Monday, June 3, 2013

Week One Discussion of Memoirs of an Imaginary Friend by Matthew Dicks



WEEK ONE
CHAPTERS 1-21


Memoirs of an Imaginary Friend
Week One
 






Welcome to week one of our June featured read Memoirs of an Imaginary Friend. I hope you enjoy this novel as much as I did the first time I read it.

So let’s get the month off to a great start with week one’s questions.
Remember as always just use these questions as reference points and I encourage taking it deeper or even in another direction.

In our first section we’ve met the main characters who impact the novel and have a pretty distinct feeling of the direction.

First thoughts

Characters;
feelings about
any favorites

Matthew’s narrative style- do you feel it’s effective as a means to tell his story

Check back during the week to see what others have said and also for additional posts about week one.

Let’s get started

In case you missed it here are both my interviews with Matthew
From August of 2012 Which includes my review is HERE
From May 25th 2013 is HERE

Don't forget to check out Matthew's website which has a link to his very entertaining blog.



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15 comments:

  1. I think the telling of this story from the view point of Budo is pure gen;us. It allows us, as adults to "get into the psyche and mind" of the small child in a different way and see things from a totally different perspective than we had ever thought of previously.
    When Budo started introducing us to the other imaginary friends and describing their appearances and limitations I was floored. The psychological implications of those limitations and appearances gave such insight on each of the children.
    BTW, Matthew, you cost me a night's sleep. I couldn't put the book down when I read it (back when it was first released). Budo haunted my dreams for nights afterwards.
    Reading the book, Matthew gave the grown-ups the same sense of the grown-ups in Charlie Brown...."bwa bwa bwa bwa"... not a clear understanding of what they were saying, even though he might repeat what they said and we, as the read understood the adult conversation that he repeated. That was a great tool.
    I loved the sense that Budo was an almost complete entity unto himself, as well as a part of Max. I also love that Budo served as Max's memory bank. What Max couldn't remember, he could count on Budo to remember for him.
    Reading the first part of this story, I could see me daughter sitting there talking to her doll or pet rabbit in a rapt conversation, discussing the great events and issues of her life at the vast age of 3 or 4. Thumper (the big miniature lop would sit there with his liquid chocolate eyes and absorb every word she had to say, then cock his head or nod it appropriately... you would swear he understood and she definitely understood whatever he was saying back to her.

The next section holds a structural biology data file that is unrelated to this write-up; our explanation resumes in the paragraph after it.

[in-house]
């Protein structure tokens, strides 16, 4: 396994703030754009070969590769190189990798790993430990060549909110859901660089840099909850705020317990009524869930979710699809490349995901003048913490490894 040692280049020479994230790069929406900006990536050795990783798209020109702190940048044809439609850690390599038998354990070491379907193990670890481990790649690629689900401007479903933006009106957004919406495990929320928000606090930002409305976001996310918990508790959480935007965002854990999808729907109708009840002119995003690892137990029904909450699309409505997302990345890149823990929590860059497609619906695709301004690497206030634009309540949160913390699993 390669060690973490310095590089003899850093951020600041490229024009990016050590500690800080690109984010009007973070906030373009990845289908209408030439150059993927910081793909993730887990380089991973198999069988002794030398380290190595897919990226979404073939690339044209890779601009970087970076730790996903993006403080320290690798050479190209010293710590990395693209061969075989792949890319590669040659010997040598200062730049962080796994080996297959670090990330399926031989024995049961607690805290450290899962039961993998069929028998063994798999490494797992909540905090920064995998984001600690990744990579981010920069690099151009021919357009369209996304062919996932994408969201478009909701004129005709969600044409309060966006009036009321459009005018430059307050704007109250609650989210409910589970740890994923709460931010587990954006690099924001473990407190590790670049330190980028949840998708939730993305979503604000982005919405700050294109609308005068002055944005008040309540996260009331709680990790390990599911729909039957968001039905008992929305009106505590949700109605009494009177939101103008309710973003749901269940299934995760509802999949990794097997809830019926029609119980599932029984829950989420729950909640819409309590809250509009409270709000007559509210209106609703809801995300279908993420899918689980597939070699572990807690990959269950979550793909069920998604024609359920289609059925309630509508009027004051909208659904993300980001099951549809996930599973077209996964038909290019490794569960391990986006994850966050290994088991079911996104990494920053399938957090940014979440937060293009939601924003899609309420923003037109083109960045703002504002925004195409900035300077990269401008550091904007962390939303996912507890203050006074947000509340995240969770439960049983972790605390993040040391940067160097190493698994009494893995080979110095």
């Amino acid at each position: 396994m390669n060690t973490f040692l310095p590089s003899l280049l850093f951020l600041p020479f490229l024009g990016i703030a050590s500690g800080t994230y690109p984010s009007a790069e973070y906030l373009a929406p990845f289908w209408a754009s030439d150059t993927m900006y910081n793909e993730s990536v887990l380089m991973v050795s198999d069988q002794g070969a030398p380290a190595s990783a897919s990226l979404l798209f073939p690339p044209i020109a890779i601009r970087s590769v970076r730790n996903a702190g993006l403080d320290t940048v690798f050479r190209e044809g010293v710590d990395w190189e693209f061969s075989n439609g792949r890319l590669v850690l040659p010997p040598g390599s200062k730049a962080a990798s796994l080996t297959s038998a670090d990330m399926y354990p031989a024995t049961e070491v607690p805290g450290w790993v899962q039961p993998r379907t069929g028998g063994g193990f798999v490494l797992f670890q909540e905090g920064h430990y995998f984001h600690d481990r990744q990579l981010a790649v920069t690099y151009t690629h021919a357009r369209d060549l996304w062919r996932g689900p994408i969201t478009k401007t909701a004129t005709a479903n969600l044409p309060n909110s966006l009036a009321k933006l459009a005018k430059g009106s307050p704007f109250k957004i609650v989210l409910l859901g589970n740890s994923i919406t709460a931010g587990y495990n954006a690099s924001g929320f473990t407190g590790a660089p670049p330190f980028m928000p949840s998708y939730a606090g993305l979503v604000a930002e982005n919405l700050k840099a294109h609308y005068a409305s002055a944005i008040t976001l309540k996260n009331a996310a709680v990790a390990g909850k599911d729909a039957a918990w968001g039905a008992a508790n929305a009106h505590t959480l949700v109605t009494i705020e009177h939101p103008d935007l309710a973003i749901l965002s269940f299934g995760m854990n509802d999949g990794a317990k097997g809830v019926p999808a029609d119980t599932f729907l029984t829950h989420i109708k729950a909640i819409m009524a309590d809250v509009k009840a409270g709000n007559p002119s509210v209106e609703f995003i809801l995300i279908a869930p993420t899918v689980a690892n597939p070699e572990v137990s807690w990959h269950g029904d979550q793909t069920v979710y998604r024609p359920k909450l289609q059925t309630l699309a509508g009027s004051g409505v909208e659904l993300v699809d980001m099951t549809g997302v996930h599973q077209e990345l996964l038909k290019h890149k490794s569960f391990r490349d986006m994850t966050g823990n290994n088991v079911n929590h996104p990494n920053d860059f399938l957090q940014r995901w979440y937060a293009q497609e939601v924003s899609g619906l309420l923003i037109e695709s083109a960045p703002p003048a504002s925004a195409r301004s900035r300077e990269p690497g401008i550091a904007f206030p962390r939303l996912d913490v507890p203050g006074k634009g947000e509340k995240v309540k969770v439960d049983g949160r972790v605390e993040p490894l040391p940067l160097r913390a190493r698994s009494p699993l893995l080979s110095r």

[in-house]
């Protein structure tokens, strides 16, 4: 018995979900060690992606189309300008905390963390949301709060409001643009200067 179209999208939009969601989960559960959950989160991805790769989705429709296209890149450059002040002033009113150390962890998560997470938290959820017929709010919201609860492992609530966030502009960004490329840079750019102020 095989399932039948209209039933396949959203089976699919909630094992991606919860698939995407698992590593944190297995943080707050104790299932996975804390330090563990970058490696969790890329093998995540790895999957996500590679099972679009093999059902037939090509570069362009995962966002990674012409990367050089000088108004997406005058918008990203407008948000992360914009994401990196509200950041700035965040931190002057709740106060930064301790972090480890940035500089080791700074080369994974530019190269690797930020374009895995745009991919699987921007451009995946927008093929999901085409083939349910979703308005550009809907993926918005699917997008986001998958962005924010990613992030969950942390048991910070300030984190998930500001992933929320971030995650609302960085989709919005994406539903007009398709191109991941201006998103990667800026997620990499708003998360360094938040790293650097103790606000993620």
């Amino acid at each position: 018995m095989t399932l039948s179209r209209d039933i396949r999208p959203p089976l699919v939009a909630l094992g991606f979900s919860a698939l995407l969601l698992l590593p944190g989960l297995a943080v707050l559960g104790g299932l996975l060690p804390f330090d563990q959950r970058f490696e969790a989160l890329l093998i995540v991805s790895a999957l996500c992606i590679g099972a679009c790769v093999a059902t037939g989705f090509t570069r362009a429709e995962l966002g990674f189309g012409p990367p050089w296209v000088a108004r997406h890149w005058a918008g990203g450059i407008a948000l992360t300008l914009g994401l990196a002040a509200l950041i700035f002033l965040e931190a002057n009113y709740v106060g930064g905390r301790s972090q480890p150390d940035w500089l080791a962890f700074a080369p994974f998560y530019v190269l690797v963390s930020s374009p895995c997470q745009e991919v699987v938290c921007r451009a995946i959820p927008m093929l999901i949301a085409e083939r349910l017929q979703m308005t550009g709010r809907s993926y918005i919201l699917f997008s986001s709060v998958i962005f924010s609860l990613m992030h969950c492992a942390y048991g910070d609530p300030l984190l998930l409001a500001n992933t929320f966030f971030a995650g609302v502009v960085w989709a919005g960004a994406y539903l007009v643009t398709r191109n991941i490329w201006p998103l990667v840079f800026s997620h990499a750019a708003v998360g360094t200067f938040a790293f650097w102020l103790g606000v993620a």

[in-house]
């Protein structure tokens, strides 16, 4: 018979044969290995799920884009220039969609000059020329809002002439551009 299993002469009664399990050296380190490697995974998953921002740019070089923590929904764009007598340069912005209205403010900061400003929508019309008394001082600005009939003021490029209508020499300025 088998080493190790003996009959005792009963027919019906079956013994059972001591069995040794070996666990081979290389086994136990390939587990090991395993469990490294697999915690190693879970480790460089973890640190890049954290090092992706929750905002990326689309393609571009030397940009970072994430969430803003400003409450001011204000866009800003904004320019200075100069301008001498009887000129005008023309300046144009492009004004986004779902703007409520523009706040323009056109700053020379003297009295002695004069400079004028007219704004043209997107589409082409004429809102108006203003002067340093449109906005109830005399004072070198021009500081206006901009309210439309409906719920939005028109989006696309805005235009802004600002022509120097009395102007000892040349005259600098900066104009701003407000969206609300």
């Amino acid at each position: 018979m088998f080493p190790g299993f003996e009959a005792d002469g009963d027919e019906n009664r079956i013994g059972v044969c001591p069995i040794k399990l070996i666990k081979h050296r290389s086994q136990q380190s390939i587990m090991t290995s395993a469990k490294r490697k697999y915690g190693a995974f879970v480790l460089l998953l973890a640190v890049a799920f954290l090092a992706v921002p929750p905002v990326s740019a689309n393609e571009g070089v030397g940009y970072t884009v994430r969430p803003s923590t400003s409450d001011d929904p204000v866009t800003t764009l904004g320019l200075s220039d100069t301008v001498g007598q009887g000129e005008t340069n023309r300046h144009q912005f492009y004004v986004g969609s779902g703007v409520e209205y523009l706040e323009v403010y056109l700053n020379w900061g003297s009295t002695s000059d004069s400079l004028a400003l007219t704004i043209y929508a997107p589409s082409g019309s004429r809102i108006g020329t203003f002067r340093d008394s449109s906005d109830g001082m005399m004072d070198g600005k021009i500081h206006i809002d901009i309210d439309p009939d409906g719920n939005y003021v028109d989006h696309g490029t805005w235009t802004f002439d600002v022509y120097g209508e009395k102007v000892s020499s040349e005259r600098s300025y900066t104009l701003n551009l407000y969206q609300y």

I know I will have to so careful of mis-statements, as I have read the book.... but I am so looking forward to the discussion.
    Thank you for writing this wonderful book, Matthew and for taking the time to be here with us this month.
    Karen
    aka Mtn Muse

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    1. Karen, thank you for your inspiring thoughts on this remarkable novel.
      I loved Budo and also was kept awake not being able to put the book down.
      I really liked how in his childlike way he embraced himself to this very adult reader.
      Deb

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    2. Yes. Itade me wish I had had a Budo growing up. I sure co uld have used one. Lol
      Karen

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    3. So glad that you liked the book, Karen. Your comments have certainly made for a perfect ending to my day. Apologies for the loss of sleep! It was the easiest and most fun book for me to write thus far, because Budo did most of the heavy lifting. Once he was in my head, he really took control of the story. In many ways, I simply served as his scribe.

      Matt

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  2. Karen, couldn't we all have used a Budo?? I agree, I would have liked a companion, but I could never find mine. I think it takes a certain amount of belief, or maybe a suspension of logic, to find your imaginary companion, and I can't remember a time when I believed in any of those kid things - Santa, the Easter bunny....

    I really love this book, and I think it is such a clever point of view to use the imaginary companion. Never having read it, but dying to read ahead, I was drawn in from the first. There is a single adult that I would count among my favorite characters, but I'd have to list all of the companions as my faves. They seem to have a kind of wisdom that the humans don't exhibit, and I think it may be because they're both child-like and a little adult-like. Because they're a little removed from the human world, it allows them to have a bigger perspective than any of the humans, and I think that gives them more balance. And I think it's interesting that they help their human friends with homework and tests. I do think it's interesting that Max imagined his friend as a non-autistic child - how did he know what that would be like??

    I don't think that either of my daughters had an imaginary friend, but my younger one used to lock herself into the utility room with one of our cats to have 'book club' with her. Is Tabby any wiser for the experience? Who knows, but she never seemed to resent it...
    Elaine

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    1. Elaine, thanks for the comments. I don't remember having an imaginary friend growing up either. You hit the nail on the head when you described the friends as to how I would describe them too.
      glad you're enjoying the novel
      deb

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    2. Hi Elaine,
      Happy to see that you enjoyed the book.

      In terms of Max being able to imagine Budo as non-autistic, I like to think that as a person surrounded by non-autistic people, Max could imagine such a person without being able to be one (or wanting to be one). The manuscript I just completed has a female protagonist. My first. While I am not a woman, I've worked in an elementary school, primarily with female colleagues, for the past fifteen years. My hope is that my female protagonist seems real even though a man imagined her.

      Max, I think, is in a similar position.

      Hope this helps to make sense.